|William Wednesday (aka Sweet William) - Vocals||Rod Gilliard (aka Roddie Rodent) - Guitar|
|Keith Wilson (aka Keith ‘Kid’ Steele) - Guitar||Allan Waters (aka Al Sation) - Bass|
|Paul Codman (aka Paul Pleasant) - Drums|
Boss Man / Back Yard Boys
Catalogue Number - ROX 002
Label - Rox Records
Year Of Release - 1977
Quantity Pressed - ???
One of the few punk bands to emerge from Merseyside in the 70s, alongside the Spitfire Boys and the more arty Big In Japan. The Mutants, from Birkenhead, actually played a more MC5/Dead Boys-derived version of punk. I remember picking up their second single (I’m a sucker for red vinyl) in the early 80s, by which time Keith ‘Kid’ Steele had left, and being convinced it was an American band I was listening to. Which could have been confusing, being that at least two American bands entitled the Mutants were extant at the time. Codman: “You're right, we were a bit of a hybrid of MC5/Pink Faires type rock with a dash of Bowie/Lou Reed thrown in, rather than the Pistols or Clash. In fact, when we supported The Police at the Roxy in Covent Garden, Miles Copeland said: 'Get those two to cut their hair or get the other three to grow it and smell and then we'll talk....' Who said punk was anti-image? I think we were the first Liverpool 'punk' band to play The Roxy. When we came off stage, Sting said, ‘You can't go in the dressing room just yet.' A short time later a sexy girl in a pencil skirt emerged followed by a sweaty Stewart Copeland. Well, he was already a pop star with 'Curved Air'! I remember The Police brought their gear in a small Bedford van and a taxi and Sting asking if he could share our bottle of cider.”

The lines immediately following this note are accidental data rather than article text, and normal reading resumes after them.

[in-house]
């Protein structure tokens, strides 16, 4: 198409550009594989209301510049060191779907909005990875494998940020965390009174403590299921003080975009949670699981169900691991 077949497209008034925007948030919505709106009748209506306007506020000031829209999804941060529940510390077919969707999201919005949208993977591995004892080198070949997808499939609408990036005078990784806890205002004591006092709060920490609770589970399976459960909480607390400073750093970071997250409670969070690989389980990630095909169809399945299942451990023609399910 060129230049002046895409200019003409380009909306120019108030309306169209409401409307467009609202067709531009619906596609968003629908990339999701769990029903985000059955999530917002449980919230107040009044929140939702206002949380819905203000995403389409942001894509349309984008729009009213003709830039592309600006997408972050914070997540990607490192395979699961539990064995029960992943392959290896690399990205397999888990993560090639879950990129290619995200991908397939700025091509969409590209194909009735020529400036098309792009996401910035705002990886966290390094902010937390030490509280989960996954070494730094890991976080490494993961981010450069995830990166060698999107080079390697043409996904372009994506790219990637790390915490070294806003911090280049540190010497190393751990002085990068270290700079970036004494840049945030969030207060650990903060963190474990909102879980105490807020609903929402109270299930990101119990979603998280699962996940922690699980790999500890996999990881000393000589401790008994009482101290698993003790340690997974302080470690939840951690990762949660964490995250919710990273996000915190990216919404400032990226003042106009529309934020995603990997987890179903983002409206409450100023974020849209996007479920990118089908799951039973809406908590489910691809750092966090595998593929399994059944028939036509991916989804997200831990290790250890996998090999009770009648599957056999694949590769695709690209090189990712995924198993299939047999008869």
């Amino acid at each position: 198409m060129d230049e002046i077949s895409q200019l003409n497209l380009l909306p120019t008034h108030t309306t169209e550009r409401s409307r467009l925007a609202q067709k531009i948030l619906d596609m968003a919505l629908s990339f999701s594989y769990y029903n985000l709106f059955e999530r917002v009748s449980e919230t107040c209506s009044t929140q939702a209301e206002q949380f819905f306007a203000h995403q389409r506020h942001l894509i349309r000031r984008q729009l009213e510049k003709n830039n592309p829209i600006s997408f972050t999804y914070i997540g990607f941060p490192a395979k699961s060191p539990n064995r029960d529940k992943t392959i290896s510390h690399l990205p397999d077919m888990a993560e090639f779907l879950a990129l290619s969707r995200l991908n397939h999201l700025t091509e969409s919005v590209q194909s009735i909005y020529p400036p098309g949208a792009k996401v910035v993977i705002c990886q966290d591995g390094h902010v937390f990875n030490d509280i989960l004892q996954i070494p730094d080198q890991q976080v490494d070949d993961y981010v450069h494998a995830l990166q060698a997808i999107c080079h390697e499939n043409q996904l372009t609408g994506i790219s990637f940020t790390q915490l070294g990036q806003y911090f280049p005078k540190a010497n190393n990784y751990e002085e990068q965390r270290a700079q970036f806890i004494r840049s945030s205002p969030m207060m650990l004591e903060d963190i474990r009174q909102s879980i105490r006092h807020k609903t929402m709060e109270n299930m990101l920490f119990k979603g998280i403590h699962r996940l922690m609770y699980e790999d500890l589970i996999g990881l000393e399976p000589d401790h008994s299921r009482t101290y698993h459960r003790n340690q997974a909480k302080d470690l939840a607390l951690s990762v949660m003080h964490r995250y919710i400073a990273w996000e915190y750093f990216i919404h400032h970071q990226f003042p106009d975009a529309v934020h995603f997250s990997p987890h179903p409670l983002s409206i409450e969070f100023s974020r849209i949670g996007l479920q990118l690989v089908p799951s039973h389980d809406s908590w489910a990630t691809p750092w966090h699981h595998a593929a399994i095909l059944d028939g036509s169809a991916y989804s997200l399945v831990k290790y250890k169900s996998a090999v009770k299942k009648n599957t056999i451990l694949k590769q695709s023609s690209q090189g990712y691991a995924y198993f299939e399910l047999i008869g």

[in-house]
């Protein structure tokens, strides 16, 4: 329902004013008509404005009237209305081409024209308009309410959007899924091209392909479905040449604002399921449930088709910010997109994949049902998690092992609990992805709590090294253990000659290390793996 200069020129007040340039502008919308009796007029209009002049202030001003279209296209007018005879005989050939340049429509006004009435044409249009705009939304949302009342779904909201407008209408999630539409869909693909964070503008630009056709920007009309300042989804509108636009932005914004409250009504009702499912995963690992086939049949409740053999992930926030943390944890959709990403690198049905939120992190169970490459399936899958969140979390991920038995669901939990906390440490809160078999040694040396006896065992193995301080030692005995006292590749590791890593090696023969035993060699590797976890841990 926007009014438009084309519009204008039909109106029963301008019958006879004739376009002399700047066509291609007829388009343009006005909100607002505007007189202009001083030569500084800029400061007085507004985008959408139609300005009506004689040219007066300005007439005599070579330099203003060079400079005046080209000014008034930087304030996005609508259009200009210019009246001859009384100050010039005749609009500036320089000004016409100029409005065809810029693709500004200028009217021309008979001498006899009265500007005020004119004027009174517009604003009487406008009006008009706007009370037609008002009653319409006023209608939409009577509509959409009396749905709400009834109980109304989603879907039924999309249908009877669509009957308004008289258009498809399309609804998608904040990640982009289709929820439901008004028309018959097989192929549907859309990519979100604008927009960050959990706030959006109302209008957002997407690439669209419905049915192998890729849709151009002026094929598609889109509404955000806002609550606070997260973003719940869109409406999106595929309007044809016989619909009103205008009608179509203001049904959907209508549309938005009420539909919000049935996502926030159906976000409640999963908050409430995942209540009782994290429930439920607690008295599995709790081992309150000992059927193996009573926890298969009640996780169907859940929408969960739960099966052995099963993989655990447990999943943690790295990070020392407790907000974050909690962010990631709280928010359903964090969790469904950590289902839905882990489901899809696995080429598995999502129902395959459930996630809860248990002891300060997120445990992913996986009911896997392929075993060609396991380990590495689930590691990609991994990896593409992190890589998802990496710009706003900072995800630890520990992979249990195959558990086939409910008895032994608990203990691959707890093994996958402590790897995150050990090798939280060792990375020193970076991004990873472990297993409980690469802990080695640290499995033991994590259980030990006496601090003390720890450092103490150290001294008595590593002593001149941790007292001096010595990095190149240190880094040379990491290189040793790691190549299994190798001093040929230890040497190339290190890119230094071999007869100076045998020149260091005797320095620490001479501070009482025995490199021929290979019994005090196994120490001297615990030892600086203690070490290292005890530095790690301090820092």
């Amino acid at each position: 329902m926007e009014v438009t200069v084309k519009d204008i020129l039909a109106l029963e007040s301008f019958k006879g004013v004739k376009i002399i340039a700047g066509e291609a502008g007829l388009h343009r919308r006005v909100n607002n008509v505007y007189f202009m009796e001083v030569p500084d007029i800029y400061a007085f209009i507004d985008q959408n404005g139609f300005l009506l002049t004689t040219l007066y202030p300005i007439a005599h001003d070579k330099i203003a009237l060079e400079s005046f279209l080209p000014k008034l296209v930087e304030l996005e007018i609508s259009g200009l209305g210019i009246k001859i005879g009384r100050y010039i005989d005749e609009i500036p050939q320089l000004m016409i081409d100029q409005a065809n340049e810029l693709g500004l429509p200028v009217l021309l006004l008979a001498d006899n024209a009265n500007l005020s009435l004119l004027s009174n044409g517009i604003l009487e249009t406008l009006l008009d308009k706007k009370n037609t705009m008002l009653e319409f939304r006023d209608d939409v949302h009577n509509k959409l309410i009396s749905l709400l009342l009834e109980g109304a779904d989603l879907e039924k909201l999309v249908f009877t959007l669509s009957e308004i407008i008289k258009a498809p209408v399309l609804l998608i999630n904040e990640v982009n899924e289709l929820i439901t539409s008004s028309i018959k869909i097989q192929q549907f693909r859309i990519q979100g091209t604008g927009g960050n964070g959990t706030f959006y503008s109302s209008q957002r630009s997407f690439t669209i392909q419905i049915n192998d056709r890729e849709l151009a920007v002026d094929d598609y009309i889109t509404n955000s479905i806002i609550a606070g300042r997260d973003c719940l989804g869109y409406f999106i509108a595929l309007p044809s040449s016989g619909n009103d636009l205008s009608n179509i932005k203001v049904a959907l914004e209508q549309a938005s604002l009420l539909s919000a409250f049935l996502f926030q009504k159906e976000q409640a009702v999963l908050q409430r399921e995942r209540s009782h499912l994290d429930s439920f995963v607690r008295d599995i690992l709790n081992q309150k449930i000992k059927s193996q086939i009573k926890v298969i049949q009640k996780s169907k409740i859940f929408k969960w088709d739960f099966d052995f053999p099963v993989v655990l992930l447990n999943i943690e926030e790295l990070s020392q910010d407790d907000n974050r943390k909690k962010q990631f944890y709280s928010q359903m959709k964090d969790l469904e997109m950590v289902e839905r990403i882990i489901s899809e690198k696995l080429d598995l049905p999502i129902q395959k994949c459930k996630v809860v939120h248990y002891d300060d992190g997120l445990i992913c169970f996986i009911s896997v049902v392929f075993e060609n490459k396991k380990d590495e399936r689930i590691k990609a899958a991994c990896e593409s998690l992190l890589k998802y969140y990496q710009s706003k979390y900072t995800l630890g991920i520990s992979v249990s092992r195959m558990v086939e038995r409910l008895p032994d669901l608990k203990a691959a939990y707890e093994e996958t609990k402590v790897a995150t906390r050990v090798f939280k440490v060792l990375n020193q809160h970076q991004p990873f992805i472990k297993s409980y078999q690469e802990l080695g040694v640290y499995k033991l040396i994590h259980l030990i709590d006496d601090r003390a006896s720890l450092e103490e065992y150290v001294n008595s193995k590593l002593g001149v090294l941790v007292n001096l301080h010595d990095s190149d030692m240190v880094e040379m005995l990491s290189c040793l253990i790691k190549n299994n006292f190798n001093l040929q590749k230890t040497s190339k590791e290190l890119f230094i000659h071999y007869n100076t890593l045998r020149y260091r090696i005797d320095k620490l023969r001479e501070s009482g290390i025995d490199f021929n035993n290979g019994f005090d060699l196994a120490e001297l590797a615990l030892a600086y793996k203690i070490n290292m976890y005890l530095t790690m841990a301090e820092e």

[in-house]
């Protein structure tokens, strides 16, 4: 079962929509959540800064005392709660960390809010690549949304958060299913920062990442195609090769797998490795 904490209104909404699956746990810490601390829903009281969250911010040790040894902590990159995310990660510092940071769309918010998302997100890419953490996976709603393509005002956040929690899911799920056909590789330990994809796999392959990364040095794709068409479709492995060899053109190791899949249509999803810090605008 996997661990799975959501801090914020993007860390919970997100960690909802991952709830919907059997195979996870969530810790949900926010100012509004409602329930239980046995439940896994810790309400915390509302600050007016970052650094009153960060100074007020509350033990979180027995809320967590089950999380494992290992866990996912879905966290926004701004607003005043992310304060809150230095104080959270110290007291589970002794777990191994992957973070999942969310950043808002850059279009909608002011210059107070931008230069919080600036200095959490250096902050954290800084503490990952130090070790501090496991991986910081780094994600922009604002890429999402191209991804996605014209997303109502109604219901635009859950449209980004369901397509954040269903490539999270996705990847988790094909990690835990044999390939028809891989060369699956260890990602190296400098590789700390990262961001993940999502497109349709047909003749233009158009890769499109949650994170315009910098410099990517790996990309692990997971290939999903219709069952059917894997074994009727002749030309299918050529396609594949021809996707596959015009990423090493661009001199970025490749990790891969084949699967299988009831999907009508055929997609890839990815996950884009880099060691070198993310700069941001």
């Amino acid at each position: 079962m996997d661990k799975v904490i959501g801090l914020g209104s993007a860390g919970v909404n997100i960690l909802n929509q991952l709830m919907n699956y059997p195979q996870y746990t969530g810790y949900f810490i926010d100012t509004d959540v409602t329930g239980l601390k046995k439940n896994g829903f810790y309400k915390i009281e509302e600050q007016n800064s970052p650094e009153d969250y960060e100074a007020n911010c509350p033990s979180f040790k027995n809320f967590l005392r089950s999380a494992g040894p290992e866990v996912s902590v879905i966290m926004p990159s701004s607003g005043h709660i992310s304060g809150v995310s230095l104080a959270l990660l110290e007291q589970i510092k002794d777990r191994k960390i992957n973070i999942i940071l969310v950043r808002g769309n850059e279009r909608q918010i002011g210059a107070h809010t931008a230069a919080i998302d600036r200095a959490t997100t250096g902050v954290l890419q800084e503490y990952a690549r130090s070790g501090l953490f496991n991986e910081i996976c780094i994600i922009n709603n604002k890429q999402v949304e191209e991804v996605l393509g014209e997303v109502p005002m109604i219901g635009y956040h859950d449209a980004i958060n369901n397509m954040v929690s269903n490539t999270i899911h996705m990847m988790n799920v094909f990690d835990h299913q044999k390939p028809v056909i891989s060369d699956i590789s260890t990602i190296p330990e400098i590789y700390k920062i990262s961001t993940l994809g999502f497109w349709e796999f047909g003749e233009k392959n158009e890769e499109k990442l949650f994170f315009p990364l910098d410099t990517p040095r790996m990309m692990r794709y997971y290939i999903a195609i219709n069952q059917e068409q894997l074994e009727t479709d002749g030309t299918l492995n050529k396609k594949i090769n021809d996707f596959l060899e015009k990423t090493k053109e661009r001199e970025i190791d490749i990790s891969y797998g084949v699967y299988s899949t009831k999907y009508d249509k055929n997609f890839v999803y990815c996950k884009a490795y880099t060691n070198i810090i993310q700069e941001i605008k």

They were also the first punk band to play the Isle Of Man, in this case the Lido. “We got ourselves on the front page of the 'Echo' because Sweet William took his own birch, which was confiscated when we disembarked in Douglas. We were supported by two out-and-out rock bands, whose fans didn’t take kindly to us. Me and Roddie were at the bar as two groovy young chicks approached us: 'Are you the Mutants?' I replied yes in my best rock star pose. (It was the first time we'd had carpet and a phone in the dressing room so I can be forgiven) 'Well, why don't you fuck off back to Liverpool and leave the real music to 'Debris' and 'Exile!''”
One of the Mutants’ other claims to fame was that they never played Eric’s. “Roger Eagle wouldn't have us after we fly posted his club. We thought, 'All his bands do it everywhere else, why don't we do it to him?' He wasn't too pleased. Anyway, Joe Strummer got wind of the story and announced in NME that, 'Liverpool's Mutants may well be the next new wave band to enjoy mass market breakthrough...' Lovely!! I actually got to thank him personally in Eric's dressing room. That is a great memory, along with meeting Jane County in the same tiny, squalid room.”
Prior to the Mutants Gilliard had been a member of the Bugs and Mother’s Ruin. After the Mutants dissolved, Codman, Wilson and Gilliard would then regroup as the Geisha Girls. Gilliard also played in the Gypsy Blues, the Press, Afraid Of Mice, Da Biffs, Attempted Moustache and any number of other Liverpool groups. Codman works part time at the Liverpool Institute of Arts and has been a professional actor since 1983. “I still drum occasionally on stage and screen. My last band, while still at college, was on keyboards for Egypt For Now, alongside Mick Head (Pale Fountains, Shack) on vocals and Yorkie (Space) on bass.”
Thanks to Alex Ogg for the above text which was taken from his book 'No more Heroes'.
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